The threat of wildfire looms over all of California, from sea to valley to mountain peaks. Should a fire flare up along Lake Tahoe’s shores, a lot more than the Tahoe aesthetic would be at risk. This painting shares a snapshot of current summer celebration conditions in Tahoe City versus the potential catastrophic effects of a future wildfire that could snuff it all out in an instant.
1) WATERWAYS: High-intensity fires burn hot and fast, not only destroying tree canopy, but dumping remains of scorched soil into nearby streams and rivers, thereby reducing lake clarity. If the sediment loading remains long enough, it can be detrimental to the water’s biology and kill fish populations.
2)RECREATION: Tahoe’s natural beauty, size, and clarity is what draws many people to play on the lake. Take away the recreational opportunities in and out of the water — boating, fishing, cycling, running — due to wildfire ripping through the landscape, and you’re left with charred remains.
3)WILDLIFE: Animals tend to scatter during fire — by air, land, or, for larger mammals, by sea (taking refuge in waterways). Smaller creatures may burrow into the ground or utilize logs and rocks as hiding places to wait out the blaze. Sensitive species like owls and goshawks, which nest in locations of higher tree density, can be most vulnerable because those dense areas of forest are quickest to flame.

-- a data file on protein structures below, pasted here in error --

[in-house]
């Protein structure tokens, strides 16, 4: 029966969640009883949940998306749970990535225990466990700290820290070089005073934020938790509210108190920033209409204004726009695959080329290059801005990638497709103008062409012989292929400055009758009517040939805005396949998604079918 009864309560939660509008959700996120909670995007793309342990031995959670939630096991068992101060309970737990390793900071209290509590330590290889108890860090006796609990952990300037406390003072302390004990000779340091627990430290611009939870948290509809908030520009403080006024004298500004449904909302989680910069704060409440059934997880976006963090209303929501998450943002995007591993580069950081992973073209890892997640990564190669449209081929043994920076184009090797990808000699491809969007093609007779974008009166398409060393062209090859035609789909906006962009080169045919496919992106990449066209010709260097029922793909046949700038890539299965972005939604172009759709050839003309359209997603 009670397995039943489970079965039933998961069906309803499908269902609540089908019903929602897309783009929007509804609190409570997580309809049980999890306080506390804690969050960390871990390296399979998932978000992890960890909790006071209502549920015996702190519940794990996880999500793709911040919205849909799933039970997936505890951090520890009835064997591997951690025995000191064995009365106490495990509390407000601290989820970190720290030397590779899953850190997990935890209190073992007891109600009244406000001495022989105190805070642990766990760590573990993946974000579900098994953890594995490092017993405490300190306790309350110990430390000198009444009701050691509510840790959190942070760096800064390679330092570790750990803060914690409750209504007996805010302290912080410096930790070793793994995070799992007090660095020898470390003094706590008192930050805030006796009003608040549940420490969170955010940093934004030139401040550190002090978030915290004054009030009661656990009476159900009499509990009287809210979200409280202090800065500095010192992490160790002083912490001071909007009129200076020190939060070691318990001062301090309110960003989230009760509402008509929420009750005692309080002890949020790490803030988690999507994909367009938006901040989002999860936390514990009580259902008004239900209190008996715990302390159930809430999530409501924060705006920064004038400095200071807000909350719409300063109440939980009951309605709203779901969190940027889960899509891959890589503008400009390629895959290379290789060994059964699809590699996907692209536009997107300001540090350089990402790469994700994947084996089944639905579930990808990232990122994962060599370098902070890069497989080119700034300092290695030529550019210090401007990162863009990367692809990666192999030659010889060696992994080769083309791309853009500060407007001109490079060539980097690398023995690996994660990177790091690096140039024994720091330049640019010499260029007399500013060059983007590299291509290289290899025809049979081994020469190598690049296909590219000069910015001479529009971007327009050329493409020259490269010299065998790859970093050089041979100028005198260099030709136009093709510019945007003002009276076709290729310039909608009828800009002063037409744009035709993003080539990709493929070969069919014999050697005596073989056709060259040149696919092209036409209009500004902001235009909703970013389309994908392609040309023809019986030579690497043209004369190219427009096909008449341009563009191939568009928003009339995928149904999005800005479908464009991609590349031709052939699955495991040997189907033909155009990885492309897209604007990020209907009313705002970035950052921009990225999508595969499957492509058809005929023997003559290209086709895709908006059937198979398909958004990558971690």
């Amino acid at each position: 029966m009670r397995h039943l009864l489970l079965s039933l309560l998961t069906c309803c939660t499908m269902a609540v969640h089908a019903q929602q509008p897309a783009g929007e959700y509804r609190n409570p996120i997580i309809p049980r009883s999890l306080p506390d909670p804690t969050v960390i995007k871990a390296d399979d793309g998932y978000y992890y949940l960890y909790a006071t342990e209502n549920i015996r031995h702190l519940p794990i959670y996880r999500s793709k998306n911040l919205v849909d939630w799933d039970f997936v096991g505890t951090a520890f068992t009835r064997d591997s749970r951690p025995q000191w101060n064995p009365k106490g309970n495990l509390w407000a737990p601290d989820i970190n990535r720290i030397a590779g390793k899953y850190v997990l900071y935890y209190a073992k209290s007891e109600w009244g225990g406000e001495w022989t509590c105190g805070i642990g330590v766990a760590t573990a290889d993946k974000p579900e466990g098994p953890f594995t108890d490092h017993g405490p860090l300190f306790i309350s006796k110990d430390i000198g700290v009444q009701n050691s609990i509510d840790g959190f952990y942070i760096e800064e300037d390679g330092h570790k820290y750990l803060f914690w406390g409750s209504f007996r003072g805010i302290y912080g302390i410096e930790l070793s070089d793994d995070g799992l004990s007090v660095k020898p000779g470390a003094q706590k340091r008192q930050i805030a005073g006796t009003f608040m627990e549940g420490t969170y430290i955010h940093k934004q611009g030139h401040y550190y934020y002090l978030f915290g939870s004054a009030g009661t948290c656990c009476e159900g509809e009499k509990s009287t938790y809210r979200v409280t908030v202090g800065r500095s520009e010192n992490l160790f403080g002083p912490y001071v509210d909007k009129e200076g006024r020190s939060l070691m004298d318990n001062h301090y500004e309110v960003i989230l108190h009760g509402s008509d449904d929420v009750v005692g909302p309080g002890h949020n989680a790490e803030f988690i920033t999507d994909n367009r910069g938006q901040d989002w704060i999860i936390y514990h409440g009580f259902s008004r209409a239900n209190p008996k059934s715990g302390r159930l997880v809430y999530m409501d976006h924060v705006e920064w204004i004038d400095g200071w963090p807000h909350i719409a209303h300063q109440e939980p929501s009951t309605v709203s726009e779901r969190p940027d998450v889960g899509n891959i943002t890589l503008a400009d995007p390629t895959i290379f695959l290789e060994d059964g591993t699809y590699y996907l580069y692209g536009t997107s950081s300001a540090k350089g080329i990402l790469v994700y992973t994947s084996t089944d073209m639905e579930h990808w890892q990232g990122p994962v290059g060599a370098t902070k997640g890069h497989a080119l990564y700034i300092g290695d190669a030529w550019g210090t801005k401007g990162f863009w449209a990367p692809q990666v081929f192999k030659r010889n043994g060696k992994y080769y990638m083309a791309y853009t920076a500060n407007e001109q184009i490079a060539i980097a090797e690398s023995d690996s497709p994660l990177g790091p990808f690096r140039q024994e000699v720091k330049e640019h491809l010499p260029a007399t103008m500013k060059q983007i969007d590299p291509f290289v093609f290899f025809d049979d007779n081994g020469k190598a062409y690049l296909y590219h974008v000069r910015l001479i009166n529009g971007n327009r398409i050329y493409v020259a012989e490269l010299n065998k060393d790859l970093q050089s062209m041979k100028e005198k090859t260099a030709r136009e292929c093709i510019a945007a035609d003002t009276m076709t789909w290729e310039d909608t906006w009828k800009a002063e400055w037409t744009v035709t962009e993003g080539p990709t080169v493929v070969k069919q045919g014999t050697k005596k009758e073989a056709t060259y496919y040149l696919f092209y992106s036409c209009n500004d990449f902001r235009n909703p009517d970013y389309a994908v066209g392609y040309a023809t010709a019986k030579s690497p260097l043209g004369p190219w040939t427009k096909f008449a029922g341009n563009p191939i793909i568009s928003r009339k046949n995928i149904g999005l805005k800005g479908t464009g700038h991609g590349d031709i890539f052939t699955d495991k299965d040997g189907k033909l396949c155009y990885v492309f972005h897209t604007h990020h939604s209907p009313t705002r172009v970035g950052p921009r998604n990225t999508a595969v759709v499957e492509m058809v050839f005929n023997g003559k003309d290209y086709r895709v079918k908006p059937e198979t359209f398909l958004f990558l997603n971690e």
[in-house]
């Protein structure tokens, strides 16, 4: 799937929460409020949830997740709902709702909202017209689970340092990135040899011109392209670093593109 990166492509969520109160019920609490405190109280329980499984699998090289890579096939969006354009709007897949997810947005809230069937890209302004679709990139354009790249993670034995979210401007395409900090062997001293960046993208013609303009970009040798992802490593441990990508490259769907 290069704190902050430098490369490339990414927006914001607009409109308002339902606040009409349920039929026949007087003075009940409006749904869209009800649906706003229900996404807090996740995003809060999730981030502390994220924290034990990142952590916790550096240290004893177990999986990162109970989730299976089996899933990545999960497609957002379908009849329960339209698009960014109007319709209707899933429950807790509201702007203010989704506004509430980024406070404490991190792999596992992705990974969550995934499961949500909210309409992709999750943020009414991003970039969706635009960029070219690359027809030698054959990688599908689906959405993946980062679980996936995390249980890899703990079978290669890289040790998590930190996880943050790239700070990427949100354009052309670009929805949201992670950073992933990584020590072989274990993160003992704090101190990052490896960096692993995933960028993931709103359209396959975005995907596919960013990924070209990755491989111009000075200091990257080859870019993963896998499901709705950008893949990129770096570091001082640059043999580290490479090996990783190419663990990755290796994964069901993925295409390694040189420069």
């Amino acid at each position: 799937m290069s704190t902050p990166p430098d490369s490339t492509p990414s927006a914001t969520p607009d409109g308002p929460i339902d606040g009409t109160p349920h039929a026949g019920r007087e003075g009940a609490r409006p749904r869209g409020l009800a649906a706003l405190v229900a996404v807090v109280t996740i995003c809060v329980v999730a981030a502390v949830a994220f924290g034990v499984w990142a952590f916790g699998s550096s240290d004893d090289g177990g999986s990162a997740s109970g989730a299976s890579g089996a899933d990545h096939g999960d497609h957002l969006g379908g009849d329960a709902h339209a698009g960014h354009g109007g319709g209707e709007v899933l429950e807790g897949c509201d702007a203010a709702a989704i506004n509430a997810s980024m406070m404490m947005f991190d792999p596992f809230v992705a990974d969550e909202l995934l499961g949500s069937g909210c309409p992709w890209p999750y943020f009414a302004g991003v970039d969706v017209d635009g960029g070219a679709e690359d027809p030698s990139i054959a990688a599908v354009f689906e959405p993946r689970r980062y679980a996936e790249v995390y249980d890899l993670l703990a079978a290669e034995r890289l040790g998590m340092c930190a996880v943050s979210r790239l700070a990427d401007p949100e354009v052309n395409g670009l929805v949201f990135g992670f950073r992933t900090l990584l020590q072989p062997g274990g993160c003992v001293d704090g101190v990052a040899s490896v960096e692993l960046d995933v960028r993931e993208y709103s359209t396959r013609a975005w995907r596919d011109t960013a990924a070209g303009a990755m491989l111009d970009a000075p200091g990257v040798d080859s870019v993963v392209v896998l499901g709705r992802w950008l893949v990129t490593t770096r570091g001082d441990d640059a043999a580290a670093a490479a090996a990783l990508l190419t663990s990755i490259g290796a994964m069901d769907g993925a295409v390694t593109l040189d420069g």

4)EVACUATION: Four evacuation routes have been identified by local officials out of North Tahoe, per the North Tahoe Fire District. However, many of these routes are one lane each way, leaving minimal amounts of space for escape in an emergency.
5)SMOKE: Sustained smoke yields substantial health impacts for people (and animals!), regardless of age and health levels.
6)POWER: Not only can power lines trigger fires (i.e. 2018 Camp Fire which was officially attributed to PG&E lines), but downed lines can result in full power outages.
7)VEGETATION: While regular low intensity burns clear away unwanted underbrush, extremely hot fires can result in plant mortality.